As a beauty pageant contestant during my teens and a high school cheerleader, I never thought I would have a weight problem. By my mid-20s, I dropped out of college, had two kids and was at my highest weight of 225 pounds. Family and friends commented, "If you could lose weight, you would be beautiful" or "You have such a pretty face." These statements made me feel depressed, so I ate more. I tried losing weight by starving myself or joining weight-loss groups, but I never succeeded and drowned my sorrows in boxes of chocolate chip cookies. I eventually accepted that I would have to live with my overweight body for the rest of my life.

Later that year, I returned to college to earn my nursing degree. Going to school, along with raising two children under the age of 3, was extremely stressful, so I ended up eating even more. I ate fast food because it was much easier to fit into a hectic life. I joined a health club for three months, but quit because I was so busy. I graduated from nursing school three years later still weighing 225. Then when I landed a position as cardiac nurse in a hospital, I had achieved my dream, but I hated my reflection in the mirror. I felt depressed and often skipped family outings where I had to wear shorts or a swimsuit. After I turned 30, I looked in the mirror and saw myself overweight and out of control. I realized I had to change my eating and exercise priorities.

I started walking a mile around my neighborhood in the evenings while my husband watched the kids. (If he wasn't available, the kids joined me on their in-line skates.) Soon I increased my distance to two miles a day. I cut back on fat in my diet by substituting mustard for mayonnaise, frozen yogurt for ice cream, and salsa for dip. I prepared healthier version of my favorite meals. When I ate out at restaurants, I made healthy selections like baked potatoes with fat-free dressing instead of "the works," and grilled chicken instead of steak. I lost 10 pounds in six months. I continued to exercise regularly and went from a size 18 to a size 8, my goal, a year later.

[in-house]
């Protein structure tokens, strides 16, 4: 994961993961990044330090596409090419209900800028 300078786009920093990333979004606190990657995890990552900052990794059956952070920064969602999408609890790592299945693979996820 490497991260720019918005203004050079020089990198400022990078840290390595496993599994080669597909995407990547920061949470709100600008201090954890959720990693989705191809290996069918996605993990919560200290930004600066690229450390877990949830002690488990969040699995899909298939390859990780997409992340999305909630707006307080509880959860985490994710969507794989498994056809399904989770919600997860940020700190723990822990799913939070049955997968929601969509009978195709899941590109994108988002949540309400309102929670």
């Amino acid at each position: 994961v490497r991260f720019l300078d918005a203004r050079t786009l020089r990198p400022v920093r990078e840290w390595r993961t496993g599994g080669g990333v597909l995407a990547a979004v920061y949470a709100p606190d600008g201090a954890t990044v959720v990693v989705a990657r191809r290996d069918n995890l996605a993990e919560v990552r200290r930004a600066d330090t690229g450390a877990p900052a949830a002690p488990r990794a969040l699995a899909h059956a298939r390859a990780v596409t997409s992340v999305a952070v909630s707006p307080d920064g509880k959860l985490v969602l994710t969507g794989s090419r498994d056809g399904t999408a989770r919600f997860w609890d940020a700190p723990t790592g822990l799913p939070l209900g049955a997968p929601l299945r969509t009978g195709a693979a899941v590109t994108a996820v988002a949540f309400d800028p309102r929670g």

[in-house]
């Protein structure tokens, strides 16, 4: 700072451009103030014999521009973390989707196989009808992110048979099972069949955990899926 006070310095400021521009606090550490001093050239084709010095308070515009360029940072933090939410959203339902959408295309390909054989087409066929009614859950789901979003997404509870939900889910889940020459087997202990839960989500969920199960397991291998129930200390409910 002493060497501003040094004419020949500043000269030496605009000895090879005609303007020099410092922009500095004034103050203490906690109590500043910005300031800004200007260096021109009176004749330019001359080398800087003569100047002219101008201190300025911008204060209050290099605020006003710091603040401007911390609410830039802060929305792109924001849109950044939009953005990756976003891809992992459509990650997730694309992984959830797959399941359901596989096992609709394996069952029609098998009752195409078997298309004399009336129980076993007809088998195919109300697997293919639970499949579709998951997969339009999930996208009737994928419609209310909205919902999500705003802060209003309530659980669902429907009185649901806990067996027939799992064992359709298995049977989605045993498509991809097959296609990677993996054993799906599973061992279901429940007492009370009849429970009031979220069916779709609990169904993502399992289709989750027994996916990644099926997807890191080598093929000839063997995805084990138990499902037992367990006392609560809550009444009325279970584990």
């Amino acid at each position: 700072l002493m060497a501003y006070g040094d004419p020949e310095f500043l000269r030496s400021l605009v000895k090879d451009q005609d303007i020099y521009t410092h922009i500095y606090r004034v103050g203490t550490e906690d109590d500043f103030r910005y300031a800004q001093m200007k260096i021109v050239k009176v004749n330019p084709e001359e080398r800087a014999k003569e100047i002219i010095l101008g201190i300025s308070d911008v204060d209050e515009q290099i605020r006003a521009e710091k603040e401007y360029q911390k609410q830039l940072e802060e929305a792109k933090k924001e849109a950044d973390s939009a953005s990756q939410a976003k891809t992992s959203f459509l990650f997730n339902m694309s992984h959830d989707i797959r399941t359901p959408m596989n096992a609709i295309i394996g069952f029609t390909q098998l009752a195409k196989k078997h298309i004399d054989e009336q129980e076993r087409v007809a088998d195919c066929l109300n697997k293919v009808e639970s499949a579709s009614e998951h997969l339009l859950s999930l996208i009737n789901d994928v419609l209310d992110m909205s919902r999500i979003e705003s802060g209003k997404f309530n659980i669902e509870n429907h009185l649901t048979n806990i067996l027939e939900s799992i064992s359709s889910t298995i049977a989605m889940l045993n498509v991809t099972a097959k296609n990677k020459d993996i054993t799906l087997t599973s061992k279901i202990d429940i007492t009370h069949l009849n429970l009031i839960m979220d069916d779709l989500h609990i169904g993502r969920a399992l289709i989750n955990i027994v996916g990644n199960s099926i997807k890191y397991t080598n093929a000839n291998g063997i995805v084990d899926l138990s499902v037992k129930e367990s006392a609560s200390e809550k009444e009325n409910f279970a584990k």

At first, it was hard for my husband to adjust to the changes in our diet, but when he saw me losing weight, he joined me and supported my efforts. He's lost 50 pounds and looks awesome.

Last year I participated in a beauty pageant for the first time since my teens. I did it for fun and didn't expect to win second runner-up. Since then, I've participated in two other pageants, including Mrs. Tennessee USA, winning second runner up each time.

My weight loss has made me feel better about myself. The small amount of time I spend in the gym each week is worth every moment when I see it makes me a better mother and person.